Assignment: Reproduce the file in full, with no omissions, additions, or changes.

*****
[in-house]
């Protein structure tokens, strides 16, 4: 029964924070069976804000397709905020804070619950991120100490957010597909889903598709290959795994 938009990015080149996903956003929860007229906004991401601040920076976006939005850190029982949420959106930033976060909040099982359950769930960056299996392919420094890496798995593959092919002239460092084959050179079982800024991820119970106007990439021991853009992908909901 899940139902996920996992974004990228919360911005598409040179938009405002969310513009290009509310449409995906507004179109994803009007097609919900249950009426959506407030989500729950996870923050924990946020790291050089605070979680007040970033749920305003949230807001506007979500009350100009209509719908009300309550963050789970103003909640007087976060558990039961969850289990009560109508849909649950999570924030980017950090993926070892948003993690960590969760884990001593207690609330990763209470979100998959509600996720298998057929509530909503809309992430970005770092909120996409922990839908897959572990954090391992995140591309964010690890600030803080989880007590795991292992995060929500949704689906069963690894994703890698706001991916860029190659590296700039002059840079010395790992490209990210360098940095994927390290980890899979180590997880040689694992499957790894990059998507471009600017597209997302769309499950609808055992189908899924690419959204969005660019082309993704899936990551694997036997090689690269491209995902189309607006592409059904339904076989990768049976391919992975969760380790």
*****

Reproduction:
[in-house]
């Protein structure tokens, strides 16, 4: 029964924070069976804000397709905020804070619950991120100490957010597909889903598709290959795994 938009990015080149996903956003929860007229906004991401601040920076976006939005850190029982949420959106930033976060909040099982359950769930960056299996392919420094890496798995593959092919002239460092084959050179079982800024991820119970106007990439021991853009992908909901 899940139902996920996992974004990228919360911005598409040179938009405002969310513009290009509310449409995906507004179109994803009007097609919900249950009426959506407030989500729950996870923050924990946020790291050089605070979680007040970033749920305003949230807001506007979500009350100009209509719908009300309550963050789970103003909640007087976060558990039961969850289990009560109508849909649950999570924030980017950090993926070892948003993690960590969760884990001593207690609330990763209470979100998959509600996720298998057929509530909503809309992430970005770092909120996409922990839908897959572990954090391992995140591309964010690890600030803080989880007590795991292992995060929500949704689906069963690894994703890698706001991916860029190659590296700039002059840079010395790992490209990210360098940095994927390290980890899979180590997880040689694992499957790894990059998507471009600017597209997302769309499950609808055992189908899924690419959204969005660019082309993704899936990551694997036997090689690269491209995902189309607006592409059904339904076989990768049976391919992975969760380790």